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US Retail Sales Rebound in January, Indicating a Strong Economy and Positive Outlook for Interest Rates

US Dollar
Miguel A. Rodriguez
Miguel A. Rodriguez
17 February 2023

US retail sales in the beginning of the year exceeded expectations, suggesting an increase in consumer spending potentially due to a tight job market and high but stable inflation. 

Retail sales in the US grew more than expected at the beginning of the year, indicating that consumers' willingness to spend may be increasing, partly due to a tight job market and subdued but still high inflation. 

The Commerce Department released new figures on Wednesday, revealing that seasonally adjusted retail sales in the US economy increased by 3.0% in January, rebounding from a -1.1% decline in December. Economists had estimated that the figure would increase by 1.8%. 

As a result of this data, which indicates an unusual strength in the US economy, interest rates on the bond market increased across the 10-year curve, reaching 3.80% - the highest level so far this year. 

The market is starting to move away from the idea that the Fed will need to cut interest rates at the end of the year, as the projected terminal rate for Fed Funds futures market rises to 5.20% after ongoing rate hikes come to an end. 

The price of the 10-year US Tnote has fallen to the lows seen at the end of December, and is currently in the support zone around 111.90. If it falls below this level, it could potentially open the path to further losses.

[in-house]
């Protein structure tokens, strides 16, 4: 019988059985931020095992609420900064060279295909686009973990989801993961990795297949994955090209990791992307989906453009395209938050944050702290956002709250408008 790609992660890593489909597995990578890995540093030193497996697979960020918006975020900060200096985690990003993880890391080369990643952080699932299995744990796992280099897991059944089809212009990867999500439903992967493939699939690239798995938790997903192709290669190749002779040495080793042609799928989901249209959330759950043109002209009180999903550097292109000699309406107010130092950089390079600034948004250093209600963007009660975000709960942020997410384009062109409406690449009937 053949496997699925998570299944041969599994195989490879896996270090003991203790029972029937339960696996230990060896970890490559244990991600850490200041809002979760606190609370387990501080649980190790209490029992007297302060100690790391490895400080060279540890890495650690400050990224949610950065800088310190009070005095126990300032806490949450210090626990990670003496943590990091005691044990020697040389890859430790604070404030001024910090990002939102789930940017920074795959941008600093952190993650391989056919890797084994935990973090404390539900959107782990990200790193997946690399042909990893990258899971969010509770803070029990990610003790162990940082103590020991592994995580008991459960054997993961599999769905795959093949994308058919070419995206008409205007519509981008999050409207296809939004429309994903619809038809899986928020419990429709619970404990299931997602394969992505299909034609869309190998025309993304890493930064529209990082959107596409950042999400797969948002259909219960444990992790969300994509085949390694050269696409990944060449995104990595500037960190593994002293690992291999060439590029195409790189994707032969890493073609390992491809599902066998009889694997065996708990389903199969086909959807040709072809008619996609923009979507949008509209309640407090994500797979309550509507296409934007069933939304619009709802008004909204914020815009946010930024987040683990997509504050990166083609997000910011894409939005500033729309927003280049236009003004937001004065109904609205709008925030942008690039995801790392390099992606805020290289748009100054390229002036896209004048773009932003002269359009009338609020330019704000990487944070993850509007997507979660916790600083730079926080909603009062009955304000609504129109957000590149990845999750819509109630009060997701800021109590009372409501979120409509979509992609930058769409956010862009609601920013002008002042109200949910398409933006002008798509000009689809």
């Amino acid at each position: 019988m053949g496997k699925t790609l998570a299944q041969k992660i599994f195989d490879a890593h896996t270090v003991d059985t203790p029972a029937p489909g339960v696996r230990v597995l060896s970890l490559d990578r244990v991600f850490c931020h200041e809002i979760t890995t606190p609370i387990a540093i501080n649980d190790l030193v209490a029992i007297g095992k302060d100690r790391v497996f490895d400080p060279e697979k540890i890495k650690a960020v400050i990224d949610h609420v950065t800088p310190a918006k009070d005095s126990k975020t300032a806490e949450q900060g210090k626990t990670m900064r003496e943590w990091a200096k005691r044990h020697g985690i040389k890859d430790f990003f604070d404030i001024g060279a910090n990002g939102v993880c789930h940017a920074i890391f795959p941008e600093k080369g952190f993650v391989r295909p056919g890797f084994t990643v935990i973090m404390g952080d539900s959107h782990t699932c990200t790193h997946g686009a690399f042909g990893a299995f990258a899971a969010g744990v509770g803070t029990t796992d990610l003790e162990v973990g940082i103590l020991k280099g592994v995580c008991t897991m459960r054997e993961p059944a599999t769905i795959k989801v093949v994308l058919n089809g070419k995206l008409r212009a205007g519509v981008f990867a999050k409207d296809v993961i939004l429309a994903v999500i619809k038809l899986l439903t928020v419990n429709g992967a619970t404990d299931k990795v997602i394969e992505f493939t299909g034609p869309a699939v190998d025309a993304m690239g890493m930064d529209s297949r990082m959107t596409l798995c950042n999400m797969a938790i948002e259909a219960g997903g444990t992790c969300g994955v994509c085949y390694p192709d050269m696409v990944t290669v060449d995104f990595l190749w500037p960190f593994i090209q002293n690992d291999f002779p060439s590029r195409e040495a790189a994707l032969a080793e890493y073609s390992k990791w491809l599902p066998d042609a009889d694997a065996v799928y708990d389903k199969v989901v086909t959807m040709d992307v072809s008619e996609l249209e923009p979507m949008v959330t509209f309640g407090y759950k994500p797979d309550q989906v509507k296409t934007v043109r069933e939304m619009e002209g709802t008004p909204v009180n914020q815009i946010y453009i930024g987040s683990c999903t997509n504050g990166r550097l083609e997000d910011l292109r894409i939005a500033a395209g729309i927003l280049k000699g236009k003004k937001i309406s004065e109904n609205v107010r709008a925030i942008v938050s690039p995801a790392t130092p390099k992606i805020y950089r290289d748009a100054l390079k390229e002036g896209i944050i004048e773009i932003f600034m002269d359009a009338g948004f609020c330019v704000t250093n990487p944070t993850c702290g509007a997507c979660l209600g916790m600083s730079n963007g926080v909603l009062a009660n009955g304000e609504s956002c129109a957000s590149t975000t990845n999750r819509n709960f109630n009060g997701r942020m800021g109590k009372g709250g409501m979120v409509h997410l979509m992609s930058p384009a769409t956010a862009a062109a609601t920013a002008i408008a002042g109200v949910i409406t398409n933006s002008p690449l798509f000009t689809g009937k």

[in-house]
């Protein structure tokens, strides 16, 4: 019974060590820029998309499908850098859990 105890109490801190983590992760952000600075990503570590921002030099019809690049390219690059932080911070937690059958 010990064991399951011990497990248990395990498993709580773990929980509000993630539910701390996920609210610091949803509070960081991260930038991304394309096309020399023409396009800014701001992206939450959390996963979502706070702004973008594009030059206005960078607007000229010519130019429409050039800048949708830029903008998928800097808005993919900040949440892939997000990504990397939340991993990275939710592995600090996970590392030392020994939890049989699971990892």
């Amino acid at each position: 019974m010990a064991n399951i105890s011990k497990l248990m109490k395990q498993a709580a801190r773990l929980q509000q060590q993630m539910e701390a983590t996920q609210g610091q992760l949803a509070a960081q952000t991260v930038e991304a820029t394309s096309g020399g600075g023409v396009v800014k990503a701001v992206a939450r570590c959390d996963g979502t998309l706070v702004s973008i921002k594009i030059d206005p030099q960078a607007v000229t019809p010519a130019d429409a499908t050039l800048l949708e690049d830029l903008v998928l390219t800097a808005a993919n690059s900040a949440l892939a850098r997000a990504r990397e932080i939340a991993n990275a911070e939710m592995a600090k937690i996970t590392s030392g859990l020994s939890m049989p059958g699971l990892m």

Related: What are bonds and how do they work?  

The market's opinion is starting to shift as a result of strong employment and retail sales data, along with a deceleration in the decline of the CPI. The idea of a recession has been abandoned, leading to revised forecasts for future interest rates that indicate higher and more sustained levels over time. This shift has also caused the US dollar to reverse its downward trend, while the stock market has remained stagnant with sideways movements in recent days. 

However, while the US economy does not appear to be weakening, the International Energy Agency's forecasts for global oil demand are not optimistic. In addition, yesterday's inventory figures showed a surprising increase of 16.2 million barrels, compared to the expected 1.1 million barrels, causing downward pressure on crude oil prices, which fell by around $1 during the session. 

Related: Oil analysis and price predictions 

TNOTE10 Price chart

Sources: Bloomberg, Reuters  






Miguel A. Rodriguez
Miguel A. Rodriguez

Miguel worked for major financial institutions such as Banco Santander, and Banco Central-Hispano. He is a published author of currency trading books.